Aside from the Jones Act, an owner of a vessel will be held liable to a seaman for an injury caused by the unseaworthiness of the vessel or its equipment. It is said to be a “species of liability without fault”. This means that you need not prove any negligence to win your case under the Doctrine of Seaworthiness. You must only show that there was a defect in the vessel that caused or contributed to your injuries. The practical reality of this doctrine is that employers and ship owners will more actively and more seriously maintain their vessels so as to prevent injuries to crewmembers (seamen). This should include ensuring that the ship is properly equipped and operated by a crew that has proven its competence, knowledge, and ability and willingness to follow safety protocols.
If you are injured while in the service of a vessel, no matter whether the vessel or your employer are at fault, you are, at the very least, entitled to “Maintenance and Cure”. The law has established that the owner of a ship owes an absolute and non-delegable duty to provide maintenance and cure to a seaman who is injured or falls sick in the service of a vessel, irrespective of how the accident or injury occurred. In other words, your right to maintenance or cure is dependent on you proving that the shipowner was negligent. Likewise, your employer cannot defeat your claim for Maintenance and Cure by proving that you (seaman) were guilty of
Your rights to Maintenance and Cure differs from your other rights under the Jones Act or General Maritime Law because you do not have to prove your employer or the shipowner were negligent. Instead, maintenance and cure operates similar to traditional workers compensation. Under this right, you just need to prove that the injury or medical incident happened while working (it is a work-related injury) regardless of negligence or conduct of those involved.
For this reason, it is usually easier to succeed in obtaining maintenance and cure benefits.
The “maintenance” aspect of the obligation provides you (the seaman) with sustenance for such items as ordinary living expenses (room, board, food, etc.) while you are unable to work and convalescing from your work injuries. Meanwhile, the “cure” element of the obligation relates to the shipowners’ obligation to provide medical treatment including nursing, medicines, doctors and hospitalization. So if you are injured or fall sick in the service of a vessel, your employer is obligated to provide you medical treatment and that which you would receive if on the vessel – room and board.
Because of the nature of the Jones Act, being based on negligence, filing a claim can be difficult. Winning a case may be even more difficult since proving negligence or unseaworthiness is challenging to do. This is why contacting a Jones Act lawyer early on in your claim is important. A Jones Act lawyer specializes in maritime law, but has particular expert knowledge of the Jones Act.
Because the Jones Act limits specifically to a negligence lawsuit against the employer, it is very different than the traditional workers’ compensation.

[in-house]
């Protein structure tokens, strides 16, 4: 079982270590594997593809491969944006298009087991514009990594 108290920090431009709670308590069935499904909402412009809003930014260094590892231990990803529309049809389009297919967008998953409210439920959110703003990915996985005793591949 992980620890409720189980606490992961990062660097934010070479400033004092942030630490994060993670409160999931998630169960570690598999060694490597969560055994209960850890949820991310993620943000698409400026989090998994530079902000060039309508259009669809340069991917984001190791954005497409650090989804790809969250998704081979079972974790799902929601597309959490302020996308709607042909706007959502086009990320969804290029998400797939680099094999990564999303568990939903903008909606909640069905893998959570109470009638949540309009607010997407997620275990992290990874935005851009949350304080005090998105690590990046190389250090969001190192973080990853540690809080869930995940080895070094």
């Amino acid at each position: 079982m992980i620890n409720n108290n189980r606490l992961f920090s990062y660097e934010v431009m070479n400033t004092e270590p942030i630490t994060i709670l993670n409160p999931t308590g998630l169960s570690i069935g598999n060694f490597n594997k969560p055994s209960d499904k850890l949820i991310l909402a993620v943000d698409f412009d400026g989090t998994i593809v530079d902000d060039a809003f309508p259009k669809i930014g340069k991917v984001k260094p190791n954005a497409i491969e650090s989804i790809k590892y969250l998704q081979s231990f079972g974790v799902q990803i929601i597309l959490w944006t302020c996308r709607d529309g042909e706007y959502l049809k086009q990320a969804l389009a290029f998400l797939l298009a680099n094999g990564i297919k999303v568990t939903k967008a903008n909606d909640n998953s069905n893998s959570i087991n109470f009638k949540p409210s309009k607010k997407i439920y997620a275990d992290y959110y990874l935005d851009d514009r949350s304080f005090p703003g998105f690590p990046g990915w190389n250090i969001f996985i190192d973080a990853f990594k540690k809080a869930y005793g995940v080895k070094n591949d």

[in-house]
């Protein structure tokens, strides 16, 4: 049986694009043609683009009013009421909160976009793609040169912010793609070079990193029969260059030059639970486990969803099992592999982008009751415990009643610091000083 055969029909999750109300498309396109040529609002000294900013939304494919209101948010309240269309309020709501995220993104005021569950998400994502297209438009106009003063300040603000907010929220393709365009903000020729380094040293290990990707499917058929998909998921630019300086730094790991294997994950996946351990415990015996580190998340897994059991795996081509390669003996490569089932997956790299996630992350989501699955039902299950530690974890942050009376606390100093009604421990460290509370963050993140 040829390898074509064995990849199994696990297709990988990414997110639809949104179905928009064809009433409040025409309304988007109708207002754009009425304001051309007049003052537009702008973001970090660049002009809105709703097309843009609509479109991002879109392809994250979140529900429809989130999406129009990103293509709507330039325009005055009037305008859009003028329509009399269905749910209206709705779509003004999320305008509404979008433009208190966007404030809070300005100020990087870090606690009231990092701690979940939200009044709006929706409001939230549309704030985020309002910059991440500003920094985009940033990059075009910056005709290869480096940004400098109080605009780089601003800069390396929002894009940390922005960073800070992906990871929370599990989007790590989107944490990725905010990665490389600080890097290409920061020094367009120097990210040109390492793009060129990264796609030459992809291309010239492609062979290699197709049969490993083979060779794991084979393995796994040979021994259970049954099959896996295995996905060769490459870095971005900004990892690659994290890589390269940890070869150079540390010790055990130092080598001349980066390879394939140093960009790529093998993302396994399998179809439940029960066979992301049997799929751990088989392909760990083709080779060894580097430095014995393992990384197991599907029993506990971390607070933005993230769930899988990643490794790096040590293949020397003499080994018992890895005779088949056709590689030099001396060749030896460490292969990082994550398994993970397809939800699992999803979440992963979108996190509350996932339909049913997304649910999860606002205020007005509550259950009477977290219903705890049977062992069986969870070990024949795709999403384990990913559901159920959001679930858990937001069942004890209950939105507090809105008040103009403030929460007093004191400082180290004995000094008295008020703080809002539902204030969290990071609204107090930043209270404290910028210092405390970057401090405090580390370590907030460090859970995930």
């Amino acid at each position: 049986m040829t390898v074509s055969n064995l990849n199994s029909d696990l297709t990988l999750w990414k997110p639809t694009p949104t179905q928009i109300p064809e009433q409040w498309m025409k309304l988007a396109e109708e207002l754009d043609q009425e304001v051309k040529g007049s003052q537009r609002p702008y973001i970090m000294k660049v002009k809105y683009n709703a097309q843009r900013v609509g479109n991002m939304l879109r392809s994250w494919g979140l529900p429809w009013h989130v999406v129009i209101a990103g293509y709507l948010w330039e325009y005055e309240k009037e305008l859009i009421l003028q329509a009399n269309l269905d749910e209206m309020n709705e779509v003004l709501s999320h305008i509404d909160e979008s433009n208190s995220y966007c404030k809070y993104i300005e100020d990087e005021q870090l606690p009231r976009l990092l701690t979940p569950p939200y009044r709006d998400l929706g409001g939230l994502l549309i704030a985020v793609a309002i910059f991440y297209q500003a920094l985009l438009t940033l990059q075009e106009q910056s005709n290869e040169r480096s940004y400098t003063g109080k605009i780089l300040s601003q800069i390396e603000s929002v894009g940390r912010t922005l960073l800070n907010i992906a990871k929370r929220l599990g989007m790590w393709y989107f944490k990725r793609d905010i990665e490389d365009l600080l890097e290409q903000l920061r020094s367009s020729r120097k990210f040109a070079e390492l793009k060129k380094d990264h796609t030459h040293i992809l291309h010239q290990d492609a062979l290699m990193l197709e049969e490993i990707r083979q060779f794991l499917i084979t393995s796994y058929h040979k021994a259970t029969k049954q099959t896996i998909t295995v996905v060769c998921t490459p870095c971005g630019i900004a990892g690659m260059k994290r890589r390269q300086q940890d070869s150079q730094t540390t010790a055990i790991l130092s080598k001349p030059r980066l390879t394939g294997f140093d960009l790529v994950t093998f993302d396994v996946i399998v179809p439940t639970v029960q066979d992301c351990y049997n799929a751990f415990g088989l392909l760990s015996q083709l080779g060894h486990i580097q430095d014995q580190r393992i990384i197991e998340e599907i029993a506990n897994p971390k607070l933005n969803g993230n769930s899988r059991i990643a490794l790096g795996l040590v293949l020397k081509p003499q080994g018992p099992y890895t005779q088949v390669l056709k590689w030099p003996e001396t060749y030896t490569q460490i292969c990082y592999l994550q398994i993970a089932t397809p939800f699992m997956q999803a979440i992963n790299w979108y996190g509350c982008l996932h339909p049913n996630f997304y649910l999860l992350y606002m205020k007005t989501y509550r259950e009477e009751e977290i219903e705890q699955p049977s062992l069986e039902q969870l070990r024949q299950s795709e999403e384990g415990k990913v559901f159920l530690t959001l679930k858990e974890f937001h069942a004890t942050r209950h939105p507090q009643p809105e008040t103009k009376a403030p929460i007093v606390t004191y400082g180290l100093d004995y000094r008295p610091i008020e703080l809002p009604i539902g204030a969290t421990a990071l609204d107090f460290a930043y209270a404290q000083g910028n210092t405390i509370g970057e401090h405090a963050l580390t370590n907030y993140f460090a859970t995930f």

When a personal injury or wrongful death claim is filed under the Jones Act, the injured worker (or employee) must show that the employer exhibited negligence. Once the employee has proven that the employer was negligent then the injured worker may recover economic and non-economic damages incurred as a result of the injury. Economic damages include past and future medical expenses, lost wages, a diminishment in pay and earning capacity. Non-economic damages include payment for pain and suffering, inconvenience, loss of life’s pleasures, etc
This is substantially more coverage and compensation than traditional workers’ compensation, which does not compensate for non-economic damages, like pain and suffering, etc. Employers should be deterred from doing risky or dangerous activities, which in turn, possibly saves the lives of other seamen (crewmembers). Because of the nature of the Jones Act and the seriousness of the claim, it is important to contact a lawyer that specializes not just in workers’ compensation law but maritime law and the Jones Act specifically.
Involving a Texas Jones Act lawyer immediately when you start the claim process will enable you to not only focus on your health but obtain a more favorable settlement. If you have pain and suffering due to the negligence of your employer or a vessel, it should not be ignored or go unanswered. You deserve to know your rights if you are injured due to the negligence of your employer, its vessel, equipment or crew. Contact the lawyers at Rose Sanders Law, who specialize in admiralty and maritime law, especially the Jones Act.
The formidable maritime accident lawyers at Rose Sanders Injury Law Firm – proudly serving Houston, Dallas, and McAllen – take an aggressive stance in complicated maritime cases. We have a wealth of experience guiding cases like yours toward advantageous resolutions that support not only our clients’ legal rights but also their fullest recoveries. Please, call us now at 713-231-9288 or send us an email to schedule your free consultation.